The film industry is bringing more and more unheard stories of India on the screen but they always mold them according to the audience’s interest. Same with KGF whose Chapter 2 is released recently. Though it’s inspired by the real story of KGF (Kolar Gold Fields), the reality is masked with fiction.
There’s no Rocky Bhai in reality, no Adheera but the condition of mine workers and how outsiders exploited them and the City of Gold happened for real. There’s more to this, let’s turn the pages of history in this article.
KGF Real Story- The Beginning
100 km away from Bengaluru and only 30 km from Kolar is the most productive mining area in India. KGF is in the taluk town of Kolar which was first founded by the Western Gangas dynasty in the 2nd century. But, its active history of gold extracting began during the Chola Empire.
At that time, there were no machines to extract gold from the mines so only hands were used to dig gold. This led to several deaths and mining work was stopped.
But, it did not stop Bristihers’ desire to get gold and John Taylor III, a British mining engineer, took control in 1880. He set up a firm named John Taylor & Sons and brought electricity to the mines with the support of the Cauvery Power Plant in 1902.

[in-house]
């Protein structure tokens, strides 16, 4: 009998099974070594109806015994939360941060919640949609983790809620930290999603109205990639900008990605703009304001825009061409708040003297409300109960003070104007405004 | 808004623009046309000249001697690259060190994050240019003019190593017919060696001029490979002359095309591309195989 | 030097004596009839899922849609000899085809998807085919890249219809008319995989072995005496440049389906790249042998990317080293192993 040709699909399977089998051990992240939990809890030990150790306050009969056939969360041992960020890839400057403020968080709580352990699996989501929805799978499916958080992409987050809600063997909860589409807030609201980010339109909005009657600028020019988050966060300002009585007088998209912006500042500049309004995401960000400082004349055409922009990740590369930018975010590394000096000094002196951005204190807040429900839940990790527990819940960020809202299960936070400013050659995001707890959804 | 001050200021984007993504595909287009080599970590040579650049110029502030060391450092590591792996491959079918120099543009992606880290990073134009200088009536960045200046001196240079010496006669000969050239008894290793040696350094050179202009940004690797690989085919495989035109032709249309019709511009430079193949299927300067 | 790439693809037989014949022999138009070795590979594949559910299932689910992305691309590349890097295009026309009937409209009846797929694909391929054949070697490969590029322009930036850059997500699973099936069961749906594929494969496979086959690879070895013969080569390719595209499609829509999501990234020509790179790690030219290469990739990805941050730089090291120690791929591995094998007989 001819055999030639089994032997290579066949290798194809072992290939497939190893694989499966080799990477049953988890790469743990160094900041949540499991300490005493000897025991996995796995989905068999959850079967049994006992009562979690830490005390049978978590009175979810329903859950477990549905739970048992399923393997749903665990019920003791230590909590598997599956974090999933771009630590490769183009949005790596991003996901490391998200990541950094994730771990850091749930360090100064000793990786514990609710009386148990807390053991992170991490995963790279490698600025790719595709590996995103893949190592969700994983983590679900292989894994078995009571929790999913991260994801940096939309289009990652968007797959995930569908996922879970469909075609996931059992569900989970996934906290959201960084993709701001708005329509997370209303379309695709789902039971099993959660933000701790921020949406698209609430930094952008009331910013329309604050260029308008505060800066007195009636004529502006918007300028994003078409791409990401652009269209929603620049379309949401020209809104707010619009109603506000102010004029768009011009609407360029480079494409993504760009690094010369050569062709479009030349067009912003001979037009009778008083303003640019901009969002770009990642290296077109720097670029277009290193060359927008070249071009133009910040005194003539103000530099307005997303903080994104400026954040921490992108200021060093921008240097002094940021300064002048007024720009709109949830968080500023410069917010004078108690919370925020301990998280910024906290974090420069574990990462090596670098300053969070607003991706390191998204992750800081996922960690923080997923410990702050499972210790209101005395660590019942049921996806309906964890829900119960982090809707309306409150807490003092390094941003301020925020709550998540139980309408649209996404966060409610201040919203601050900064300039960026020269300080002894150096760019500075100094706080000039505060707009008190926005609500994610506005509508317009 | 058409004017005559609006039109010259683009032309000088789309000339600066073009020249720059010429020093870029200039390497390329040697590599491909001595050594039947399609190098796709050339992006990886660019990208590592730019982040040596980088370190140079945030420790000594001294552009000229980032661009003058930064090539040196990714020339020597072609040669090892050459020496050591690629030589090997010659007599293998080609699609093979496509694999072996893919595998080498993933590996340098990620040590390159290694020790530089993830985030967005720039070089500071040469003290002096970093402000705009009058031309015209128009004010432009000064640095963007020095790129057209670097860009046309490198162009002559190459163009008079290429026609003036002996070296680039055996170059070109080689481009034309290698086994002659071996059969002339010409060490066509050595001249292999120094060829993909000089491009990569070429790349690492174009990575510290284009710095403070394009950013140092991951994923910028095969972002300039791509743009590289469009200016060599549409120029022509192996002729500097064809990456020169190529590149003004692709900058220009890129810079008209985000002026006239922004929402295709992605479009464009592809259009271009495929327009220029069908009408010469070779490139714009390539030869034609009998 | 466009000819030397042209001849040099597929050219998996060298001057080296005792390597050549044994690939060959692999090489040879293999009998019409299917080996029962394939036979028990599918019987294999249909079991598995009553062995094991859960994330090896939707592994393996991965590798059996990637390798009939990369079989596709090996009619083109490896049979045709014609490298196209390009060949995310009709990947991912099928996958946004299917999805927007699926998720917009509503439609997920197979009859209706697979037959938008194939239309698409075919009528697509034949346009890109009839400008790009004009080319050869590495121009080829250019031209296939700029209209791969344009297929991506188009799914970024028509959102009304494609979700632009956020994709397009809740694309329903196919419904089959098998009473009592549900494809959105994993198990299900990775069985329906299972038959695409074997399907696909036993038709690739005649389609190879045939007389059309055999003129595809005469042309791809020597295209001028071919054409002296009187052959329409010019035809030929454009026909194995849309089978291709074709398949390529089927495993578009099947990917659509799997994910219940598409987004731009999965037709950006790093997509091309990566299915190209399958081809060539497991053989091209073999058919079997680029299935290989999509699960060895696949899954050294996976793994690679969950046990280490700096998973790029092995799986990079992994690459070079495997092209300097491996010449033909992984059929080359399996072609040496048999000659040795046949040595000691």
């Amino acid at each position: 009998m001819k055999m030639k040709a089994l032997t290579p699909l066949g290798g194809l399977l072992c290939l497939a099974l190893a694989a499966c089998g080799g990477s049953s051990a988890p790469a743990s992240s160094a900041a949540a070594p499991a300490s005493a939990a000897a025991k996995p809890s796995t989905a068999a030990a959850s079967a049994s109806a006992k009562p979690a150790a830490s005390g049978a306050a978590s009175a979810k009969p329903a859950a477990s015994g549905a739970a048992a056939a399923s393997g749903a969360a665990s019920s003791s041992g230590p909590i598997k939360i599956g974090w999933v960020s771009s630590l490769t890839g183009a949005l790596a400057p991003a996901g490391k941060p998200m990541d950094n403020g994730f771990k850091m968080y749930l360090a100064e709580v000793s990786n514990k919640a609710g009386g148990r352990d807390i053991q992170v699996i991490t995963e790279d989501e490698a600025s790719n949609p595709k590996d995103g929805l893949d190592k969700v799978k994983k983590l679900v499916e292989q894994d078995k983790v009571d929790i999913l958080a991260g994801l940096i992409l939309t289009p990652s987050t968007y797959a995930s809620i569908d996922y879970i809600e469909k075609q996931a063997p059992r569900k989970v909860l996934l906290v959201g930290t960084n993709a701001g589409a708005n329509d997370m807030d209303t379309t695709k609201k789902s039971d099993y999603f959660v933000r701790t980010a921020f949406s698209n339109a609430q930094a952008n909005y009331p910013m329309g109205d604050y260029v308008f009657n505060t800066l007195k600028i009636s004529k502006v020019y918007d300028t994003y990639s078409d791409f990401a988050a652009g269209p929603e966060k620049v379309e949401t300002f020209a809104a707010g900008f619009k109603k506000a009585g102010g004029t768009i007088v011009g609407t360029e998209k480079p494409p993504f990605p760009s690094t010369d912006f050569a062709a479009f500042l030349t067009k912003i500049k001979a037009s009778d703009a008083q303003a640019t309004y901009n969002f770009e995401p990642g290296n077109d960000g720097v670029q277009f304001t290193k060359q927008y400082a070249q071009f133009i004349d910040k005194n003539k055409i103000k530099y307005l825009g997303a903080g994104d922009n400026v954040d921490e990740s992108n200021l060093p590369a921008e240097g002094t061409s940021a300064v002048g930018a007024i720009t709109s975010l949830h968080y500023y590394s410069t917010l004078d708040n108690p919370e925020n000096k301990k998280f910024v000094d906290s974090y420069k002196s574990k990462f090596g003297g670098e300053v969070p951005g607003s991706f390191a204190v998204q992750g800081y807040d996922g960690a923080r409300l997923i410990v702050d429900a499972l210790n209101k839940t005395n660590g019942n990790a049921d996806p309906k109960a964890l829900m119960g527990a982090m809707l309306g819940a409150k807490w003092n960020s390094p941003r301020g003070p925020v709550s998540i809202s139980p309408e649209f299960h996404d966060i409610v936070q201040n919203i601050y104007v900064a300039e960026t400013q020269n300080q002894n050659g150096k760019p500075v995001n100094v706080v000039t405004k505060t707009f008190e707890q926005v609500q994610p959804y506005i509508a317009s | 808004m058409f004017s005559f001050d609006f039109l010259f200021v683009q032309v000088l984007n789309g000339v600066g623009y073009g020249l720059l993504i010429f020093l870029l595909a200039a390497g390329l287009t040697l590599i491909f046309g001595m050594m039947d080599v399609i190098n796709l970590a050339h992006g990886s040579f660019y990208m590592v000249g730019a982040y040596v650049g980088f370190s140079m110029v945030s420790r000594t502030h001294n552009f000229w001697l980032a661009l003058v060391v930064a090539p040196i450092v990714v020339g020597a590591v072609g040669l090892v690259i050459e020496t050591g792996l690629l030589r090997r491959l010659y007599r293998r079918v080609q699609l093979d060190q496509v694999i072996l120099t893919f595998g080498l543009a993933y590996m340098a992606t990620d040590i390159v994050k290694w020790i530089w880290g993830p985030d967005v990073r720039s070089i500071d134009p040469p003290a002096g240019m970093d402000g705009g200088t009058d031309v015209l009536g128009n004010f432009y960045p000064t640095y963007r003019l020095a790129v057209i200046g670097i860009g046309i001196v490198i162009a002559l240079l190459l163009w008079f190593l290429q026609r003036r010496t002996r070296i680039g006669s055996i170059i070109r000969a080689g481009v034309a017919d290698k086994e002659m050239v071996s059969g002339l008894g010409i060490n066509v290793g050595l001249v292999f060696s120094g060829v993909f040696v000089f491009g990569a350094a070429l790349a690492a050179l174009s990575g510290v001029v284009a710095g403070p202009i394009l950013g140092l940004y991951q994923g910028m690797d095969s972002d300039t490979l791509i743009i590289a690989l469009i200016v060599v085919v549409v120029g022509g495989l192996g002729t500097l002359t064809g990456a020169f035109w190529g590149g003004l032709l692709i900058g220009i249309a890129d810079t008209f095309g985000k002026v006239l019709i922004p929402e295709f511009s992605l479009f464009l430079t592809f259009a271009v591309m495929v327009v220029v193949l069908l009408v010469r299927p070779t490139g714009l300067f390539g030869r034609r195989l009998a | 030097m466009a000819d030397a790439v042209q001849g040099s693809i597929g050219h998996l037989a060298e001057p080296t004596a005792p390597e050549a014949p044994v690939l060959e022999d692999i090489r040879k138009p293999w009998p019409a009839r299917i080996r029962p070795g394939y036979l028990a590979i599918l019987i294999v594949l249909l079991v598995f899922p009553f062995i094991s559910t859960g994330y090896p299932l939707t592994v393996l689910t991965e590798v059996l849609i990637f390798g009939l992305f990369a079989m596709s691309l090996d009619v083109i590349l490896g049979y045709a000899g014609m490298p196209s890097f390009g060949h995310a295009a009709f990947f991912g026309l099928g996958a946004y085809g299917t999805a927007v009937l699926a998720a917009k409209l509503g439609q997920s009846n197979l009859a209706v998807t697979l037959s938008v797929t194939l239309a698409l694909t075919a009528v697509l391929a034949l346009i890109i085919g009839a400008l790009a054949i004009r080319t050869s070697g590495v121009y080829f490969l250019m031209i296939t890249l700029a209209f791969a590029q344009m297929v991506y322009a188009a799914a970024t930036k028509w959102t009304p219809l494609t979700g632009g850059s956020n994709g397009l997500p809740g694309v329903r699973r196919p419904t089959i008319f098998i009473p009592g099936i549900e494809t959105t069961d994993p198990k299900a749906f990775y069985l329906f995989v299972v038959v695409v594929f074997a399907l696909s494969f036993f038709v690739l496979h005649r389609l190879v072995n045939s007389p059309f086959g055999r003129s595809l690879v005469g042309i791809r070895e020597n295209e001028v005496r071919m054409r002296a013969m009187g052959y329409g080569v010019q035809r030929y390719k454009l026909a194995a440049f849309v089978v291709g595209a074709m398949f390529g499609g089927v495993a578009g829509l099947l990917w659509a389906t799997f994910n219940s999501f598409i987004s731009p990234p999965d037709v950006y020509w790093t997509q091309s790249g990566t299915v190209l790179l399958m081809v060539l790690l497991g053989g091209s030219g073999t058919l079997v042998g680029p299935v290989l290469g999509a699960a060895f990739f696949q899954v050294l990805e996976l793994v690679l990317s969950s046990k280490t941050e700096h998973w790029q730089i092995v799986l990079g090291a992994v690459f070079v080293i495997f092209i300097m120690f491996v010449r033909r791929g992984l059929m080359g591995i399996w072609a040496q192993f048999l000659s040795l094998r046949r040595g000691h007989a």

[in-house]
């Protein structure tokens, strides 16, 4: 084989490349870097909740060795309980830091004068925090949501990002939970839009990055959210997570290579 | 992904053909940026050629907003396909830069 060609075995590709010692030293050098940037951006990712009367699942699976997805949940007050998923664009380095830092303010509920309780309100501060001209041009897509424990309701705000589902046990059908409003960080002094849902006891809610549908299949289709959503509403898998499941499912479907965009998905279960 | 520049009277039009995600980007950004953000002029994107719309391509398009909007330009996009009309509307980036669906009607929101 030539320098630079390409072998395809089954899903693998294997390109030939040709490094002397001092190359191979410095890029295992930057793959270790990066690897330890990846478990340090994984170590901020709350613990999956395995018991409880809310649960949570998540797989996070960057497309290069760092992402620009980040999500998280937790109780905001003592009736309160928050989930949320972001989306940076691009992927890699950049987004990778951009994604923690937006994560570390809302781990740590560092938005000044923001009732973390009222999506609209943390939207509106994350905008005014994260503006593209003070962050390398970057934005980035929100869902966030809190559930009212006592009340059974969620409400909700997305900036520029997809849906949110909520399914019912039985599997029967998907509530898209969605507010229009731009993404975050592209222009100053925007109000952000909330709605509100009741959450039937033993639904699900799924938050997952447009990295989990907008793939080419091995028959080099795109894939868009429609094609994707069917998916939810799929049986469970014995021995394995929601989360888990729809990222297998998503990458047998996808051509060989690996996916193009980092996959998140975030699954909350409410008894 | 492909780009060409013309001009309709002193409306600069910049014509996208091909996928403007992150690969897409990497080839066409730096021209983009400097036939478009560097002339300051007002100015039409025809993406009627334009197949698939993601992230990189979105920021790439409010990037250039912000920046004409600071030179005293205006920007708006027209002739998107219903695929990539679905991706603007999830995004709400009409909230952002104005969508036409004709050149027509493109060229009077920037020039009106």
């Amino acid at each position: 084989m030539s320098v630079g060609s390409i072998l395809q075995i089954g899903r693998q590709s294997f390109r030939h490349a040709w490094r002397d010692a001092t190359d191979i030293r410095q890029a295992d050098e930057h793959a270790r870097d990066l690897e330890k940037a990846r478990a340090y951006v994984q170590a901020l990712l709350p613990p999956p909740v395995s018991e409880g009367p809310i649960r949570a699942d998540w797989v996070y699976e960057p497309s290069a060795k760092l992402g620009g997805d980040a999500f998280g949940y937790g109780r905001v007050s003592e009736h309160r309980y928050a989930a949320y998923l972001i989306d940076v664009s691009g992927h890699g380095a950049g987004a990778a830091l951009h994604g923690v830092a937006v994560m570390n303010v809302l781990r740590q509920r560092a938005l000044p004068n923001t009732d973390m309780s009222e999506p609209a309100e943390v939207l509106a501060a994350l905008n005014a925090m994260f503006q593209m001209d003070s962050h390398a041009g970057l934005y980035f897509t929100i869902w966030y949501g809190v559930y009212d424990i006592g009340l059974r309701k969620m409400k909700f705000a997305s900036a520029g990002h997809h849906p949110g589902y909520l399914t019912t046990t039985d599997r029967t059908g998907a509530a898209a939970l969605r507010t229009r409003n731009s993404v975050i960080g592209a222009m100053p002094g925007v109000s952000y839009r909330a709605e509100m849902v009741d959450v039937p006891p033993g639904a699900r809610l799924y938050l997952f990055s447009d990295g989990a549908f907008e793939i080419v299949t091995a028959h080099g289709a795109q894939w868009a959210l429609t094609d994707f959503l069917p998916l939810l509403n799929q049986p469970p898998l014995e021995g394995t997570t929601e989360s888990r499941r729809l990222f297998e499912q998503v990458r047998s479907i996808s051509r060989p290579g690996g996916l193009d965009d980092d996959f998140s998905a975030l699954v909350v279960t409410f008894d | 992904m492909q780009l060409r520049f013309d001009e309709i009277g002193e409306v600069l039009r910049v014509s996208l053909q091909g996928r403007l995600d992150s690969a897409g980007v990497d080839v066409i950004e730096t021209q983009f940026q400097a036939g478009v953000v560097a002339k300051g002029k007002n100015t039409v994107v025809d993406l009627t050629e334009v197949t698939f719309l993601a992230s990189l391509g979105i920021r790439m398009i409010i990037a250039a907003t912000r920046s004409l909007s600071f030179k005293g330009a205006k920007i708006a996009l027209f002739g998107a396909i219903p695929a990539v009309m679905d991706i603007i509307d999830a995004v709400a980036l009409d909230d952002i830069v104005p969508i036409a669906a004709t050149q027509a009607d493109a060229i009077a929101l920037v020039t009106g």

Kolar Gold Fields was the world’s second and India’s first mining region to use electricity. Around 900 tonnes of gold has been extracted from KGF for more than 2000 years.
Conditions of Workers in KGF
Around 30 thousand workers and their families used to work and live in KGF. Even workers across the world were recruited to mine gold in the fields. However, only Indian workers were the ones doing the dangerous work but they were not among the ones getting good facilities. They used to live in one-room houses.
During the course of John’s firm, lavish bungalows, golf courses, social clubs, fitness clubs, and hospitals were built. However, these facilities were exclusive to only white workers. Towns were also developed for them and named after the then British officers. Kolar Gold Fields was then quoted as Little England.
Facts About Kolar Gold Fields
- KGF is 3000 meters deep and the world’s second deepest gold mine after the Mponeng Gold Mine of South Africa.
- It was powered by Asia’s first hydroelectric station ‘Cauvery Power Plant.’
- The field also has a laboratory where experiments were conducted at the depth of 8000 feet under the ground.
- It was nationalized in 1956 and operated by Bharat Gold Mines Limited.
In 2001, mines were closed officially due to several health hazard issues and the dumping of nuclear fuel waste.